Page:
Injuries or illness can impair your ability to perform even the most mundane daily tasks—such as getting out of bed, putting on your seatbelt, or walking up a flight of stairs. And when even simple tasks become a struggle, you can imagine how challenging it is to keep up with the more demanding activities you love, like swimming, hiking, arts and crafts, or even just playing with your grandkids in the yard.
One of your best solutions for regaining the pain-free movement needed to do things you enjoy, is therapeutic exercise. In this article, I’d like to talk about what therapeutic exercise is and why it’s so beneficial for people with an injury or illness.
What is Therapeutic Exercise?
Therapeutic exercise refers to a wide range of purposeful movements and activities prescribed by physical therapists and related healthcare professionals. The goal of therapeutic exercise is to correct or prevent injury, alleviate pain and associated symptoms. In doing so, we also improve a person’s overall function and sense of well-being.
Depending on the unique needs and goals of the individual, therapeutic exercises may look like:
Stretches and exercises that target specific joints or muscle groups
Compound movements that involve multiple joints and muscle groups, often incorporated into more functional activities like yoga or Pilates
You should know that therapeutic exercises are different from a general workout routine you might do at the gym. Therapeutic exercises are prescribed to address your specific impairments rather than to improve your overall fitness level. Although, therapeutic exercises can indirectly help with this, too (more on that in a second). At our clinic, we prescribe therapeutic exercises that can improve pain, tissue healing, balance, flexibility, posture, motor control, strength, or endurance—whatever you need.
Furthermore, therapeutic exercises are prescribed to match your specific injury. In other words the type of exercises you need for a two-week-old ankle sprain will be different from the type of exercises you need when you’re three months out from the initial injury. There are critical nuances here that must be accounted for to get the best possible outcome. Nuances such as: repetition, load, and exercise type.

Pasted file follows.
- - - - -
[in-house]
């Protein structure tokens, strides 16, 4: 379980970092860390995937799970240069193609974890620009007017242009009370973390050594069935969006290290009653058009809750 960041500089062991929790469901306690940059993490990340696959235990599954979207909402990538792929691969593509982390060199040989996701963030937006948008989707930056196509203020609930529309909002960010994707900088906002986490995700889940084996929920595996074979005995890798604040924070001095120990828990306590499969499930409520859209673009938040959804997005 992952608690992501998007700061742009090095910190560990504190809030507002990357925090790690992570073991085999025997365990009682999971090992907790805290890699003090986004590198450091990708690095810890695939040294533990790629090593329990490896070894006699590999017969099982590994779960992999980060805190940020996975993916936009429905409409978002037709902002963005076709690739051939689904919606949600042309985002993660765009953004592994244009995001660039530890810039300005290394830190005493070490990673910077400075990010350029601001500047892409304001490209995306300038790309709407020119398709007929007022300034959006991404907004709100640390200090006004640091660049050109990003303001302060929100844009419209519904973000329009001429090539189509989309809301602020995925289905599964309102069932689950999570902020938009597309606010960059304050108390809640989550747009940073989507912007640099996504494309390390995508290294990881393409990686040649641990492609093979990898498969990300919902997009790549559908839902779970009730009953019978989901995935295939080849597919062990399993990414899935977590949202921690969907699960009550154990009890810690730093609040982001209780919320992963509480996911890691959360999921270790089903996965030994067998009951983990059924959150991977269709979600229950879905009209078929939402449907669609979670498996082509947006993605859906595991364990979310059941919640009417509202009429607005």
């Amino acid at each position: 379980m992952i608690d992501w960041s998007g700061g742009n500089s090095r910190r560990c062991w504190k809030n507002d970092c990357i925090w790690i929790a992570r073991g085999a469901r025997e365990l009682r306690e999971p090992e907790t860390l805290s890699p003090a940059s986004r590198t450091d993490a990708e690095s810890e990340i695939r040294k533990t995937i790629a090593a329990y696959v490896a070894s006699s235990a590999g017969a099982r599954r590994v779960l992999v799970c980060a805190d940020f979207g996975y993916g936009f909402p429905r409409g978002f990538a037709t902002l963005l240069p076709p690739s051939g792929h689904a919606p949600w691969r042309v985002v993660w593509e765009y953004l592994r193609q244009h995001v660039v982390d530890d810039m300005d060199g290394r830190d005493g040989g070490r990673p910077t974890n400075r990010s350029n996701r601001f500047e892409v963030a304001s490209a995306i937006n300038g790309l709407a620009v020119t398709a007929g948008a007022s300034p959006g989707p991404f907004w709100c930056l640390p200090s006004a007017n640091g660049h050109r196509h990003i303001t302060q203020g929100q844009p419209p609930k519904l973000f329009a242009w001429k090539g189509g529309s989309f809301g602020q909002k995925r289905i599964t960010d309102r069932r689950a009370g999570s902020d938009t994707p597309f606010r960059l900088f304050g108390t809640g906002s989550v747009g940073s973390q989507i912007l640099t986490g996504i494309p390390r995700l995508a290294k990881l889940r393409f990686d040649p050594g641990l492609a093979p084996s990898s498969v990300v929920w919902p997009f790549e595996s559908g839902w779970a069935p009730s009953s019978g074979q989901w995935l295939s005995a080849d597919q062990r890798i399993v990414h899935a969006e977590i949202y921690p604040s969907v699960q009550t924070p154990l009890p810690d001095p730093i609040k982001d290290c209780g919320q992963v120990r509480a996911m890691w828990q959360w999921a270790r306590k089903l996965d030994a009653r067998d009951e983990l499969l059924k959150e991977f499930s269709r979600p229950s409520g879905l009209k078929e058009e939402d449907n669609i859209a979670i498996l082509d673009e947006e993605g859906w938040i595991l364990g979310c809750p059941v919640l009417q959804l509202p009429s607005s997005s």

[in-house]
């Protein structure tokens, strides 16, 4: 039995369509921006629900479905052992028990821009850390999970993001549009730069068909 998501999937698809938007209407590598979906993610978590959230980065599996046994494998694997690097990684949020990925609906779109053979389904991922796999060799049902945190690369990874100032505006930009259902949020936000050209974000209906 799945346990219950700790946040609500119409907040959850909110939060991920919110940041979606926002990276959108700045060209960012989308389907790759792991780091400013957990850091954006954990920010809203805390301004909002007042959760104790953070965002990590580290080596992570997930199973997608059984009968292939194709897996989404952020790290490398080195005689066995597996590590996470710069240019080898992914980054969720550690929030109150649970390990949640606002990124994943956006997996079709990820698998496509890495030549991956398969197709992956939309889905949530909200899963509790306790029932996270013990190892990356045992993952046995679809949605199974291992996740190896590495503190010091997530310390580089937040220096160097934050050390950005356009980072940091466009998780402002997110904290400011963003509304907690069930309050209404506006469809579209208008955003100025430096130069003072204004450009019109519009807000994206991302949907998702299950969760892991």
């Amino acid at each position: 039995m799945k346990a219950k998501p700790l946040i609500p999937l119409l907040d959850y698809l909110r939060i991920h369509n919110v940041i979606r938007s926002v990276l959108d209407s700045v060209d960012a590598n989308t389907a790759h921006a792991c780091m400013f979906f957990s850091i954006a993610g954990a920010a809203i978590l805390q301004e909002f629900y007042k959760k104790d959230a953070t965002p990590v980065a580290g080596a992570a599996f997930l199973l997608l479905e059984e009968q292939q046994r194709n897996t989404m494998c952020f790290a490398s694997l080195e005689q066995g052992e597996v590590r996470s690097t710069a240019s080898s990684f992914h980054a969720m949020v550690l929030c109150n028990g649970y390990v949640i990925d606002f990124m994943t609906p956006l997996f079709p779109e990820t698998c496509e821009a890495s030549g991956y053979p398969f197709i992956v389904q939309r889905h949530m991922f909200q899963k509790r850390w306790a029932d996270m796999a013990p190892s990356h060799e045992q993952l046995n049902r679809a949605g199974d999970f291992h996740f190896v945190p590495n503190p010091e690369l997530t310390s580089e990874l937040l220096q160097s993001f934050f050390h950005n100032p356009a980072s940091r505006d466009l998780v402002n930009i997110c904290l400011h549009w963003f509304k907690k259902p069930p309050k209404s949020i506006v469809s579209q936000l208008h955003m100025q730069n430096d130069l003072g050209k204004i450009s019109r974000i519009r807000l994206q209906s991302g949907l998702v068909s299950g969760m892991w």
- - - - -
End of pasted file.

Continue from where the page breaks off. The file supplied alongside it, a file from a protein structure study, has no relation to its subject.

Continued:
As physical therapists, we’re here to help you sort these nuances out! We’re trained in the musculoskeletal, neurological, physiological, and pathological differences in the various stages of recovery.
Why We Love It: The Benefits
We have a lot of significant evidence supporting the use of therapeutic exercise for acute and chronic injuries and illnesses. One known benefit: therapeutic exercise encourages your active involvement, which translates to better outcomes overall.
Don’t get me wrong—passive treatments like massage are incredibly beneficial for conditions like back pain or knee pain. But research shows when you take a more active role in your recovery, you’ll have better functional outcomes. Plus, I’ve found that whatever passive treatments you receive work better and more efficiently when they are provided alongside a personalized therapeutic exercise program. Talk about a win-win!
Another benefit of therapeutic exercise is that it alleviates pain and other disruptive symptoms. This allows you to safely start increasing your overall activity level. “I know exercise is good for me. But I’m in too much pain to work out!” I hear this all the time from my patients with arthritis. And it’s undoubtedly a frustrating conundrum when you’re unable to tolerate general exercise because of an injury or illness. Especially if you see your condition getting worse because you’re not staying active.
Therapeutic exercises put an end to this vicious cycle. Our exercise prescriptions help you feel better. So you can safely start increasing your physical activity level while minimizing the risk of re-injury. Therapeutic exercises performed in supervised settings, like individual or group wellness classes, also allow you to receive real-time instructions. Last, these class type also offer you guidance to ensure you know what to do and how to do it correctly.
ABOUT THE AUTHOR
Kim Gladfelter, MPT, OCS, FAAOMPT
Women's Health Physical Therapy Specialist at PhysioFit Physical Therapy & Wellness
Kim Gladfelter is a physical therapist, Pilates instructor, educator, author, and co-founder of PhysioFit Physical Therapy & Wellness. She is known as a keen, well-rounded expert of healing through movement and women’s health specialist in the Silicon Valley area.
Kim has helped men and women of all ages to stay active and feel their best. She also writes about managing pain in her health columns, blogs and the local Los Altos Town Crier newspaper as well as reaches out to the local community, support groups, schools, libraries, and sports centers to advise and educate on body awareness and therapeutic exercise.